Did U.S. Rep. Ilhan Omar say she wants Americans to wear traditional Muslim coverings to avoid spreading the coronavirus? No, that's not true. The story was published by a liberal satire website that tries to mislead Trump supporters and Republicans into sharing made-up stories that are clearly marked as satire when you actually click them.
Articles from the site are frequently copied by foreign-run fake news websites. The people liking and sharing these stories are enriching foreign website operators or a liberal from Maine via the ad revenue generated with the content, which is probably not what they expected or wanted.
The claim first appeared as a satircal article published by BustaTroll.org on April 5, 2020, titled "Ilhan Omar Wants Americans to Wear Traditional Muslim Coverings to Avoid Spreading Virus" (archived here) which opened:
America is a Christian Nation. We are free to dress as we please, and it has never before been suggested that Americans wear Muslamic clothing. It is offensive to us patriots, and it will not be allowed in this country. We are tired of the other religions always being offended.
Ilhan Omar apparently doesn't care. She went so far as suggesting that all Americans wear her Muslamic dress. This is what she said in her own words:
"This is a serious crisis. I think Americans need to be responsible and do their part to help stop the spread of this plague. I suggest that all Americans wear a burqa and full coverings. This will effectively keep the germs from spreading."
The words "us patriots" in the story linked to a picture of some kind of wheelbarrow race, and the story was published in a category named "Satire for Islamaphobes". The article also used the word "Muslamic", which is a non-existent word often used on the site to describe Islamic practices in a way that sounds plausibly derogatory without actually having any real meaning.
The original story racked up only about 10,000 engagements on Facebook, but it was copied and spread by several foreign fake news sites that omitted the satire disclaimers and hints that cover every article on BustaTroll.org
The site is part of the "America's Last Line of Defense" network of satire websites run by self-professed liberal troll Christopher Blair from Maine, along with a loose confederation of friends and allies. Blair has been in a feud with fact-checking website Snopes for some time now and has also criticized other fact checkers in the past who labeled his work "fake news" instead of satire. In reaction to this, he has rebranded all his active websites and Facebook pages so they carry visible disclaimers everywhere.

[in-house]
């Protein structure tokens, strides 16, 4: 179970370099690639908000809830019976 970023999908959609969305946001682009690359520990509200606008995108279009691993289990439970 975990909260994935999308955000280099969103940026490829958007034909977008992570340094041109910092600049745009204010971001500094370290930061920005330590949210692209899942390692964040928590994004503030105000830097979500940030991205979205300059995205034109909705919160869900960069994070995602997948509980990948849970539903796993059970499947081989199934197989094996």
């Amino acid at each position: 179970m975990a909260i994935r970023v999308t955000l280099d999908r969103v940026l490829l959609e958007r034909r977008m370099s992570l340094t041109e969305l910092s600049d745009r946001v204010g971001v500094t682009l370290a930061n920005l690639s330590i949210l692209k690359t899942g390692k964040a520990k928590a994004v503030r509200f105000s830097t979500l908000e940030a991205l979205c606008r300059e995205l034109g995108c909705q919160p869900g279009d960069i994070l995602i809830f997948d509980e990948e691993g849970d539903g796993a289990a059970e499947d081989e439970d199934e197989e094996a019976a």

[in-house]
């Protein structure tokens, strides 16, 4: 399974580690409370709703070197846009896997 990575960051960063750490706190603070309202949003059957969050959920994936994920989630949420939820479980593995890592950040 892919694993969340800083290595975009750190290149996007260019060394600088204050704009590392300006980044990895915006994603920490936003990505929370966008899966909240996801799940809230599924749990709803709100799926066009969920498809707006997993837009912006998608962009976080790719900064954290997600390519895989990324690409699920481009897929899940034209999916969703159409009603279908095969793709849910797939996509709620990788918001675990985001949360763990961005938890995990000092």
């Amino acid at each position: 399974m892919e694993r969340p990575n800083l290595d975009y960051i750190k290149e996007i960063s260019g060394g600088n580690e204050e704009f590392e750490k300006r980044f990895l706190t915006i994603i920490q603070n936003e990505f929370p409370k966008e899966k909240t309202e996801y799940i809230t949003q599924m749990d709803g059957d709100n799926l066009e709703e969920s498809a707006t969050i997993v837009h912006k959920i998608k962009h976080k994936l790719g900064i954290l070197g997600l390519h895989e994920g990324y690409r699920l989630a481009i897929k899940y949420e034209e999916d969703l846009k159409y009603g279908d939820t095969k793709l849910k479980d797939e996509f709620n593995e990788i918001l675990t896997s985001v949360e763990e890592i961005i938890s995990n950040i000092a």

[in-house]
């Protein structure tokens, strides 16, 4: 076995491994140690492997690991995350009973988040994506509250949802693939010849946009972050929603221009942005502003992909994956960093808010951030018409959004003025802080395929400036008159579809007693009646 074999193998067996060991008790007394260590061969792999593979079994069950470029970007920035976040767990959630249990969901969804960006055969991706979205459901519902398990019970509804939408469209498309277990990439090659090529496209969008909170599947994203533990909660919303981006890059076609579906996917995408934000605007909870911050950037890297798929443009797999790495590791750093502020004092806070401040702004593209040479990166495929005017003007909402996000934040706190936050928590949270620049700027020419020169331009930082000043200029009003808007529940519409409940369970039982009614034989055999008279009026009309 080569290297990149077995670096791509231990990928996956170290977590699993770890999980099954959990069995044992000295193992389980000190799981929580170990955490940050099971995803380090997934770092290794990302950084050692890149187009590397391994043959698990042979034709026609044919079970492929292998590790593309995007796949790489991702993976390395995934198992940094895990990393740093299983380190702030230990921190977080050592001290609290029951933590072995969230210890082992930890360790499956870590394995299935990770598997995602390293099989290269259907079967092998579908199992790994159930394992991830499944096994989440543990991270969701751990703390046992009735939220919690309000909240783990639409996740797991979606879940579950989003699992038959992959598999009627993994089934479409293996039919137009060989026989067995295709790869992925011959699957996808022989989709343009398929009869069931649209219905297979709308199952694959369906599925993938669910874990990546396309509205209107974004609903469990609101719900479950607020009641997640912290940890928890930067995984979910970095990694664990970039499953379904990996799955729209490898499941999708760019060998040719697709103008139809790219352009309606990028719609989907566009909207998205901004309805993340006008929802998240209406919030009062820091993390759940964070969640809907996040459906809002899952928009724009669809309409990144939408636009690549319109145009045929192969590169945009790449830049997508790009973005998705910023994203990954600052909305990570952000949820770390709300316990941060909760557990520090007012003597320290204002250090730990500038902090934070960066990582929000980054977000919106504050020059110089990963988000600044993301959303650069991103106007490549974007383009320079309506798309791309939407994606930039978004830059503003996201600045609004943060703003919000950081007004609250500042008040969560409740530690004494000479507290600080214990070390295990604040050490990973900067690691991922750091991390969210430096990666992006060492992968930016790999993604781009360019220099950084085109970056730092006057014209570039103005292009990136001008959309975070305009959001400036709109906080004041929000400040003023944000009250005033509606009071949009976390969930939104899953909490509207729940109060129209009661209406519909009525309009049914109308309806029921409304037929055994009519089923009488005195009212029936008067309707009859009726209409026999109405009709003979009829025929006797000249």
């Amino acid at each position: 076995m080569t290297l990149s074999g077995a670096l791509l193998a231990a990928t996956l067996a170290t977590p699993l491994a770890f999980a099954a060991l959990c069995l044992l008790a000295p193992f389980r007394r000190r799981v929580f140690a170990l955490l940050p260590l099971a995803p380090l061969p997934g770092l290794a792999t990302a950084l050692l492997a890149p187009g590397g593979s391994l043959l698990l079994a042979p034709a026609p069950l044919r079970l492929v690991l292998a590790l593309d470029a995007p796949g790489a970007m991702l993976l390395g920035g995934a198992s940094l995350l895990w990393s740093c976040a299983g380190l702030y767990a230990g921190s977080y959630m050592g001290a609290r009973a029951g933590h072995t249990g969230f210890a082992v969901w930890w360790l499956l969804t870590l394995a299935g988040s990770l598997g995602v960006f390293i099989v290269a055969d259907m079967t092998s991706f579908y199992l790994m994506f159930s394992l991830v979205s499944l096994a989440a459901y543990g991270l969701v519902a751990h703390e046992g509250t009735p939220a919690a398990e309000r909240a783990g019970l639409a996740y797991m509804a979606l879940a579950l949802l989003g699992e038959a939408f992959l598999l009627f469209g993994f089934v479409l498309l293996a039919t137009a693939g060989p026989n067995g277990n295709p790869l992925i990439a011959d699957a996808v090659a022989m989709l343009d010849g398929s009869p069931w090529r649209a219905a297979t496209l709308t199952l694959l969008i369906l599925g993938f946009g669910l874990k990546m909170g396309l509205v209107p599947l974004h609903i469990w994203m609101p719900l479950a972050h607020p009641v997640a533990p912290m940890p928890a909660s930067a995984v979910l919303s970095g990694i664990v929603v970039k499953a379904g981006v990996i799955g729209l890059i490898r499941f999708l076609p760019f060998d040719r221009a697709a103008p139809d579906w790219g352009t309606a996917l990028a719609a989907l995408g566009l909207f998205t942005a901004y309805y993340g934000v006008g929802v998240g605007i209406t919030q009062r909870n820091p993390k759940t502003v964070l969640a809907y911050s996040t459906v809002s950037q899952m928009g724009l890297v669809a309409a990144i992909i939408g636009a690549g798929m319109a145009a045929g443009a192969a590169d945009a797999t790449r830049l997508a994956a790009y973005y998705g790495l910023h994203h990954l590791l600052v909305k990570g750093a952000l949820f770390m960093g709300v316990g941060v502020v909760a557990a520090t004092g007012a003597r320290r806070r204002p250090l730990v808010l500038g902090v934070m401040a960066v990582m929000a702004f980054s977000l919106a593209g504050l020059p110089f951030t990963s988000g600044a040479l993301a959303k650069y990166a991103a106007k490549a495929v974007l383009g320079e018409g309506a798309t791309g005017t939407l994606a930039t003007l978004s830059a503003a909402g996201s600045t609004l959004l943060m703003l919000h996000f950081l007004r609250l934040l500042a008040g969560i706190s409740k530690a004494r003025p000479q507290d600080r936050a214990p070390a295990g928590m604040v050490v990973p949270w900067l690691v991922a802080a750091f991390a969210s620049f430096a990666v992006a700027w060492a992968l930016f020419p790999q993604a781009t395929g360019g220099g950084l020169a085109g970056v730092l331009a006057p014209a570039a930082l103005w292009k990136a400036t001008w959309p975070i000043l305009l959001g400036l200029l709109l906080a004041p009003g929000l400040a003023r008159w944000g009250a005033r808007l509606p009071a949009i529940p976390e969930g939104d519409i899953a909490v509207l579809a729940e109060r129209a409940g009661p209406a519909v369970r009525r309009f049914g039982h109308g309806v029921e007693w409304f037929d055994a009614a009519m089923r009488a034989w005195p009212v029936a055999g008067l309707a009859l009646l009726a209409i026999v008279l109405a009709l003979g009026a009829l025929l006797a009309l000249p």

Every site in the network has an about page that reads (in part):
Before you complain and decide satire is synonymous with "comedy":
The use of humor, irony, exaggeration, or ridicule to expose and criticize people's stupidity or vices, particularly in the context of contemporary politics and other topical issues.
Everything on this website is fiction. It is not a lie and it is not fake news because it is not real. If you believe that it is real, you should have your head examined. Any similarities between this site's pure fantasy and actual people, places, and events are purely coincidental and all images should be considered altered and satirical. See above if you're still having an issue with that satire thing.
Articles from Blair's sites frequently get copied by "real" fake news sites that often omit the satire disclaimer and any other hints the stories are fake. Blair has tried to get these sites shut down in the past, but new ones keep cropping up.
If you are interested in learning more about Blair and the history of his sites, here is something to get you started:
The Ultimate Christopher Blair and America's Last Line of Defense Reading List | Lead Stories
STORY UPDATED: check for updates below. Yesterday Eli Saslow at the Washington Post wrote a fantastic article about Christopher Blair, a man from Maine who has been trolling conservatives and Trump supporters online for years and occasionally even made a living out of it.
If you see one of his stories on a site that does not contain a satire disclaimer, assume it is fake news. If you do see the satire disclaimer, it is of, course, also fake news.
NewsGuard, a company that uses trained journalists to rank the reliability of websites, describes bustatroll.org as:
One in a network of sites that publish false stories and hoaxes that are often mistaken for real news, run by hoax perpetrator Christopher Blair.
According to NewsGuard, the site does not maintain basic standards of accuracy and accountability. Read their full assessment here.